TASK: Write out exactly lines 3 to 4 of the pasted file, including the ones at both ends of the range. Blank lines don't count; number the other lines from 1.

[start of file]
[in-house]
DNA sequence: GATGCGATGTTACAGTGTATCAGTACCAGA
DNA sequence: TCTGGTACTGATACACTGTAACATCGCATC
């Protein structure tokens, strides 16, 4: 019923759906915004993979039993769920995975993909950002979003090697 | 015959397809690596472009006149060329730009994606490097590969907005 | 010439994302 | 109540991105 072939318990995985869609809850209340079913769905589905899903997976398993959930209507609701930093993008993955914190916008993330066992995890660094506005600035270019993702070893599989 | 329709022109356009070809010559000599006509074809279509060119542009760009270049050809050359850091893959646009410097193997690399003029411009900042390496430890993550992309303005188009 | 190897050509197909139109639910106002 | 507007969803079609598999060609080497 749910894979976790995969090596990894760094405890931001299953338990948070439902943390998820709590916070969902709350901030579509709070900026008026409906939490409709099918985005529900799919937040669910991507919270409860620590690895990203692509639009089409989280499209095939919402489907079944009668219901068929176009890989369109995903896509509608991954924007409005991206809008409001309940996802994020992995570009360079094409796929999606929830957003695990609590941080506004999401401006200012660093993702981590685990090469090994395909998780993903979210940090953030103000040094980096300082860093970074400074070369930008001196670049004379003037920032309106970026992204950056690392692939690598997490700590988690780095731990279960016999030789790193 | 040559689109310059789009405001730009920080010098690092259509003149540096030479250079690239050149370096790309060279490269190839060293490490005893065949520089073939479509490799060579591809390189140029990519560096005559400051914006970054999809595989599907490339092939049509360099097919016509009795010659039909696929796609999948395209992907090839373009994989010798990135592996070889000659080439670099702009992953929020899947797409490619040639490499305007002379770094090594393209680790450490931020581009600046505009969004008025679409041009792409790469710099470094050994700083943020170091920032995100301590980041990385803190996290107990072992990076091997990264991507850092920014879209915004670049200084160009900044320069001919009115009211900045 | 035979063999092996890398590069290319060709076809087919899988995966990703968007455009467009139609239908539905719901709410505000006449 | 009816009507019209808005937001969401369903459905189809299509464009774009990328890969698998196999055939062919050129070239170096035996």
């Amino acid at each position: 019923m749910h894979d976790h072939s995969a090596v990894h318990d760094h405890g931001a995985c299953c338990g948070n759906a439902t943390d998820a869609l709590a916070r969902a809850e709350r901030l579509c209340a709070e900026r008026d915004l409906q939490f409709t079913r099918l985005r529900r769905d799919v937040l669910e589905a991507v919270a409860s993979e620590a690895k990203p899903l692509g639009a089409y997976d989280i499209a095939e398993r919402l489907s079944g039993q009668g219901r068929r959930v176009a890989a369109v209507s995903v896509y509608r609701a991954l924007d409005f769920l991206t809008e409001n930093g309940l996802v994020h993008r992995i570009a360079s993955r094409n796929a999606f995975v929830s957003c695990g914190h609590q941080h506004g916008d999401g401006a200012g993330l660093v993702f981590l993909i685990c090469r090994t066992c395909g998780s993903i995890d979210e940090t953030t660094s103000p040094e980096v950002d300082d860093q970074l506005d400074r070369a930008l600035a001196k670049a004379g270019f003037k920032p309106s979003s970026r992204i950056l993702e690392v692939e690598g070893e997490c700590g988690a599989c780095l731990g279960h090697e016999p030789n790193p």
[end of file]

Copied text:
DNA sequence: TCTGGTACTGATACACTGTAACATCGCATC
């Protein structure tokens, strides 16, 4: 019923759906915004993979039993769920995975993909950002979003090697 | 015959397809690596472009006149060329730009994606490097590969907005 | 010439994302 | 109540991105 072939318990995985869609809850209340079913769905589905899903997976398993959930209507609701930093993008993955914190916008993330066992995890660094506005600035270019993702070893599989 | 329709022109356009070809010559000599006509074809279509060119542009760009270049050809050359850091893959646009410097193997690399003029411009900042390496430890993550992309303005188009 | 190897050509197909139109639910106002 | 507007969803079609598999060609080497 749910894979976790995969090596990894760094405890931001299953338990948070439902943390998820709590916070969902709350901030579509709070900026008026409906939490409709099918985005529900799919937040669910991507919270409860620590690895990203692509639009089409989280499209095939919402489907079944009668219901068929176009890989369109995903896509509608991954924007409005991206809008409001309940996802994020992995570009360079094409796929999606929830957003695990609590941080506004999401401006200012660093993702981590685990090469090994395909998780993903979210940090953030103000040094980096300082860093970074400074070369930008001196670049004379003037920032309106970026992204950056690392692939690598997490700590988690780095731990279960016999030789790193 | 040559689109310059789009405001730009920080010098690092259509003149540096030479250079690239050149370096790309060279490269190839060293490490005893065949520089073939479509490799060579591809390189140029990519560096005559400051914006970054999809595989599907490339092939049509360099097919016509009795010659039909696929796609999948395209992907090839373009994989010798990135592996070889000659080439670099702009992953929020899947797409490619040639490499305007002379770094090594393209680790450490931020581009600046505009969004008025679409041009792409790469710099470094050994700083943020170091920032995100301590980041990385803190996290107990072992990076091997990264991507850092920014879209915004670049200084160009900044320069001919009115009211900045 | 035979063999092996890398590069290319060709076809087919899988995966990703968007455009467009139609239908539905719901709410505000006449 | 009816009507019209808005937001969401369903459905189809299509464009774009990328890969698998196999055939062919050129070239170096035996």